Council urges reform of immigration rules
IMMIGRANT CHILDREN face serious challenges which could impact on their entire lives due to the failure of the education and immigration systems to keep pace with the needs of this growing group, according to the Immigrant Council of Ireland.
The council yesterday published recommendations on improving the situation of young immigrants. They are included in its submission to a public consultation by the Department of Children on the issue.
One in seven children now comes from a migrant background, according to Brian Killoran, information and referral service co-ordinator with the council.
“Once they turn 16 all non-EU citizen migrant children must register with the Garda National Immigration Bureau, a fact that immediately differentiates them from their classmates and peers.
“They must produce their registration card when requested, and may not be allowed to seek after-school or weekend work. In most cases the GNIB registration card costs €150 a year.”
He said many migrant children had grown up in Ireland, had developed fluency in English and had established local networks of friends. “It is a great injustice that this natural integration process is interrupted and jeopardised through the failings of our immigration system. In many cases the turmoil and confusion generated in this crucial phase of a young person’s life can deeply affect them and impact on their motivation and educational progress.”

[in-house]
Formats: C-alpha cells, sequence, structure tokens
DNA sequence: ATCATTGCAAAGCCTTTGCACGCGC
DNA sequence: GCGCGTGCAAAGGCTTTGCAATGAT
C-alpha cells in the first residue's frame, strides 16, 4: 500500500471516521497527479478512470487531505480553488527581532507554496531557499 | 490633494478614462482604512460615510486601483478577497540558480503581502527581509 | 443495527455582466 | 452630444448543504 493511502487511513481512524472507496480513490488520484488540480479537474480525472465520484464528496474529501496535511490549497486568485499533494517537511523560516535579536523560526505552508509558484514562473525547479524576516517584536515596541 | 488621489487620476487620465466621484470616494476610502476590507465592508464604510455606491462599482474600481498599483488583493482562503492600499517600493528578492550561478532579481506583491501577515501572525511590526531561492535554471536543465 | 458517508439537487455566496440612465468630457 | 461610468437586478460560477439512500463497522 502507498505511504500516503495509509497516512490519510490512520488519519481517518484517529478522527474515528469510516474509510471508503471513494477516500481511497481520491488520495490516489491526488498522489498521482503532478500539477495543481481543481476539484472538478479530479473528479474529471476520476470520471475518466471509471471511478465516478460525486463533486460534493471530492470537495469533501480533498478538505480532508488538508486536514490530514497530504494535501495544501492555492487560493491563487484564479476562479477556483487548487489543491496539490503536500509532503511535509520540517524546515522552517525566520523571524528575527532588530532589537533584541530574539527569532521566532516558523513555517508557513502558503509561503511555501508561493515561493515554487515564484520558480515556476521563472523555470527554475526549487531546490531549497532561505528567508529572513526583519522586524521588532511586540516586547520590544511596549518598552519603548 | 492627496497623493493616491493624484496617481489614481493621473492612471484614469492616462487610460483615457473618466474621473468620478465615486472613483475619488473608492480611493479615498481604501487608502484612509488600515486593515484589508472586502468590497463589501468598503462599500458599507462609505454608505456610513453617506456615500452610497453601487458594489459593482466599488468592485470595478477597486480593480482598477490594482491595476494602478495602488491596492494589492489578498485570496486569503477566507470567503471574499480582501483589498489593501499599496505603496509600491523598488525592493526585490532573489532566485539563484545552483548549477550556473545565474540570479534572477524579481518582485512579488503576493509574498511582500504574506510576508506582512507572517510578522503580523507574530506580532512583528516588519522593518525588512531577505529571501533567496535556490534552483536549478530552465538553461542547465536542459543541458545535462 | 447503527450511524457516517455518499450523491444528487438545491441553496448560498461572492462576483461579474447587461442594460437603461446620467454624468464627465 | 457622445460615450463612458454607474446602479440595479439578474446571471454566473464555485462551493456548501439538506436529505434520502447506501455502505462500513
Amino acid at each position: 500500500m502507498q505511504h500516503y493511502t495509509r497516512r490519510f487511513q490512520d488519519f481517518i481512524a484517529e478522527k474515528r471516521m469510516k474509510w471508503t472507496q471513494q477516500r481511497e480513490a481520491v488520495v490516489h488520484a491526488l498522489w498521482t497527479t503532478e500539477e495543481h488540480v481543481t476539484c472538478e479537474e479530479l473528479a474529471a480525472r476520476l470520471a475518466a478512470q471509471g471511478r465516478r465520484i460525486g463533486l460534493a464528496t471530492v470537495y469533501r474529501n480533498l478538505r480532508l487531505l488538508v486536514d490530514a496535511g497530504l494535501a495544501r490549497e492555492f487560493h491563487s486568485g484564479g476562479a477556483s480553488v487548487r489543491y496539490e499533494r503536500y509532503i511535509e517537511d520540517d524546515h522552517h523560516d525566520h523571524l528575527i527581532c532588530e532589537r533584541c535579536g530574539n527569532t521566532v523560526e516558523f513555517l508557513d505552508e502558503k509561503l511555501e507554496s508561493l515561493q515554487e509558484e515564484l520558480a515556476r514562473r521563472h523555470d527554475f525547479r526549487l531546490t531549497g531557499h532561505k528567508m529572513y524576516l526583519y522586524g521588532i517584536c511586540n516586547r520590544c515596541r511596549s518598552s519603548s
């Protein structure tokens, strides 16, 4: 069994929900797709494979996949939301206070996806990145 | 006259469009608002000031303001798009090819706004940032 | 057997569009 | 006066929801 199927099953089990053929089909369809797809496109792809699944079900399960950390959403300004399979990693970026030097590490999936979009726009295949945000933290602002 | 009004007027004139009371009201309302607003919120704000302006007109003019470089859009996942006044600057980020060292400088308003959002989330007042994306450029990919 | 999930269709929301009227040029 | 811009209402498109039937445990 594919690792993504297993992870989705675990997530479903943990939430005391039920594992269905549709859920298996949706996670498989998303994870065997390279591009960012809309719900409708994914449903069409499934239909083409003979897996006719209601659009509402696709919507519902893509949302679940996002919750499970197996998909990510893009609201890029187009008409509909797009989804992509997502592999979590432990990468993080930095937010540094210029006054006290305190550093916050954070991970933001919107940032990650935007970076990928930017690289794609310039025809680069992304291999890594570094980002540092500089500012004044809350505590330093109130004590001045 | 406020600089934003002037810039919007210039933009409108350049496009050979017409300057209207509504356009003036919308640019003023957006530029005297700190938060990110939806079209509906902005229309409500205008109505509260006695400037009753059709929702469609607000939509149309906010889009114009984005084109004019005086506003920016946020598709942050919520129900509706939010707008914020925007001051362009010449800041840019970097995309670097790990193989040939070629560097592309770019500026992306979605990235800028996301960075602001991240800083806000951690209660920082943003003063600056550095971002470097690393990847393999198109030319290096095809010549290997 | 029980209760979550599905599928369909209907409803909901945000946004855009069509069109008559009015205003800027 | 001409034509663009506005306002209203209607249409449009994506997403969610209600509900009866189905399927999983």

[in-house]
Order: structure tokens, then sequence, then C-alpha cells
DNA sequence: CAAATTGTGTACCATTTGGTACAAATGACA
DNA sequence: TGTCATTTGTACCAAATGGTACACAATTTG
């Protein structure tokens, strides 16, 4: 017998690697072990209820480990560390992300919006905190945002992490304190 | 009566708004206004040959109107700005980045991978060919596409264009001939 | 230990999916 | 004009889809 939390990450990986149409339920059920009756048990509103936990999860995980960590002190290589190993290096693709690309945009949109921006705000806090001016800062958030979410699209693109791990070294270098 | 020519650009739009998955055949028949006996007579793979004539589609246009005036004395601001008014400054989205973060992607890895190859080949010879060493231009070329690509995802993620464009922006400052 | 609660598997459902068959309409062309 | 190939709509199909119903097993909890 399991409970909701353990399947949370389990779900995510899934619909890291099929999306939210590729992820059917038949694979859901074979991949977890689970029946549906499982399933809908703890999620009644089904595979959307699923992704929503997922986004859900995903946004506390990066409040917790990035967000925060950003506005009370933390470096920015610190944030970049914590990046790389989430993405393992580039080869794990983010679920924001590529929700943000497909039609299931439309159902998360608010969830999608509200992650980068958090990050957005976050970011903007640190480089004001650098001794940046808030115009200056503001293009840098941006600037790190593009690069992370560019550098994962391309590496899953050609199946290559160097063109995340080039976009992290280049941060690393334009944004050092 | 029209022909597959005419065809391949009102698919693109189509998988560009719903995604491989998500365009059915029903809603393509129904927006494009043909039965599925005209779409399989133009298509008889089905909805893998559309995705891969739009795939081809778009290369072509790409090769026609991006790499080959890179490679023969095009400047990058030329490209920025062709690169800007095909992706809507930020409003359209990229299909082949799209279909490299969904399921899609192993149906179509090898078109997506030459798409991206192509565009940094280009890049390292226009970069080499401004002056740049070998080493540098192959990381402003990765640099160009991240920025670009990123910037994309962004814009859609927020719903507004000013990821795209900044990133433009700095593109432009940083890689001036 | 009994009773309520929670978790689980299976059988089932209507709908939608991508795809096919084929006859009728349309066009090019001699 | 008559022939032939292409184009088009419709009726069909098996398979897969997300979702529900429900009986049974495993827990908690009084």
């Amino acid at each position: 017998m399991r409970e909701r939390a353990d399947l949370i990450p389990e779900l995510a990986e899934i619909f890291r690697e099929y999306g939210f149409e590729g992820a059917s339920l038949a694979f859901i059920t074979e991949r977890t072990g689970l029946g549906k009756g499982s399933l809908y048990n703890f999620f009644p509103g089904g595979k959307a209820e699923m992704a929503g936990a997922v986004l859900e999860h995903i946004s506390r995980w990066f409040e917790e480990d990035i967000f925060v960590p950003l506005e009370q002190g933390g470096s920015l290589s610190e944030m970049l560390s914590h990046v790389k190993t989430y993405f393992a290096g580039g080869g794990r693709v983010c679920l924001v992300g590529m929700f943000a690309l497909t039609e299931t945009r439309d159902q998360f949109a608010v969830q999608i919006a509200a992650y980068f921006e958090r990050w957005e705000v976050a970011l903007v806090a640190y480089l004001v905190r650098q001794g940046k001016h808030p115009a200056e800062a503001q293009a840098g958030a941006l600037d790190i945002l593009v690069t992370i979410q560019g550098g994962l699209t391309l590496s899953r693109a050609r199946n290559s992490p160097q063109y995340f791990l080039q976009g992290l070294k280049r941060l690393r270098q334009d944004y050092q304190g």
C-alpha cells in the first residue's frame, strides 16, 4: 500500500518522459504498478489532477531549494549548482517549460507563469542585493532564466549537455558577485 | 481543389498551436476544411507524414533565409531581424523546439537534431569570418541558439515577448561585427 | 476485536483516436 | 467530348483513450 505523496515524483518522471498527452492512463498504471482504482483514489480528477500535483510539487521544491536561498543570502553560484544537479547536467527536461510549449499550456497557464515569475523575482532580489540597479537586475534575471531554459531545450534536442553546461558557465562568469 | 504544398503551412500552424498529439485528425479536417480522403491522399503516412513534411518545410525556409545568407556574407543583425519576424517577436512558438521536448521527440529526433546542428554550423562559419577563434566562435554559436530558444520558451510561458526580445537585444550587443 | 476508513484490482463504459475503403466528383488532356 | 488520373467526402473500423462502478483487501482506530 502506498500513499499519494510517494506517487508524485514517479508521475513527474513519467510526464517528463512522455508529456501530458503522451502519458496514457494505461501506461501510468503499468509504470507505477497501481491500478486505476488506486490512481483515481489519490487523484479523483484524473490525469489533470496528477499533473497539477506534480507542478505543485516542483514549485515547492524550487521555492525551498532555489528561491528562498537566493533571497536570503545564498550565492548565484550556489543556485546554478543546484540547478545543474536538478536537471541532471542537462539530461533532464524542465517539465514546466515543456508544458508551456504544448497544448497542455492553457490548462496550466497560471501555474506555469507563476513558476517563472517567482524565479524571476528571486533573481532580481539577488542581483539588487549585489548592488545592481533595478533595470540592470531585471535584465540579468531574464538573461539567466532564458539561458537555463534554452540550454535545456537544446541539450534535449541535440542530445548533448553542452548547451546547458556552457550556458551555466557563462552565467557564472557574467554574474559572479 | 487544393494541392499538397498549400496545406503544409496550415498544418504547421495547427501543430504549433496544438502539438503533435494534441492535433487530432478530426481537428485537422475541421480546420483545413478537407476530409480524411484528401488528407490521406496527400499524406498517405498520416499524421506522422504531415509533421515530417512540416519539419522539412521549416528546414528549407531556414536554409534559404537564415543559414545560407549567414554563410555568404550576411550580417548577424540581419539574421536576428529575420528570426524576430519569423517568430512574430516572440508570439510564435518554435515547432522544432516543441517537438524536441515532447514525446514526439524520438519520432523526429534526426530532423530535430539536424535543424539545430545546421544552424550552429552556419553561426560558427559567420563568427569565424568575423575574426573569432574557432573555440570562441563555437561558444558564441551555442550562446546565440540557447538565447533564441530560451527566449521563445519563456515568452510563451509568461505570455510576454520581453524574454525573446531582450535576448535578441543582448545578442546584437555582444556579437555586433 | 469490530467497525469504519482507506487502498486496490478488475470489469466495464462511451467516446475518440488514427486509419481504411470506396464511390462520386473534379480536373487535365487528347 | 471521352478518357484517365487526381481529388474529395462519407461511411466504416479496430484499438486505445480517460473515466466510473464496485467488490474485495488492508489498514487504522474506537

The council is critical of the fact that if a migrant child has not been naturalised as an Irish citizen by the time they reach third-level education, they are generally required to pay either EU citizen or international student fees to continue their studies.
“The ICI has been contacted in the past by parents of young people who received 500 points in their Leaving Certificate but were unable to progress to third-level education because of the prohibitive costs,” said Mr Killoran.
Among the recommendations in the council submission are:
* legislative reform to provide clear, fair and comprehensive immigration rules;
* a review of the structure of third-level education tuition fees;
* measures to tackle racism and xenophobia as a national priority through education and awareness-raising initiatives, and co-ordinated monitoring of racist incidents nationally.
It also calls for the criminalisation of men who purchase sex, and the provision of practical resources to the Garda and the immigration authorities to ensure they can properly assist children who have been trafficked and/or involved in the sex industry.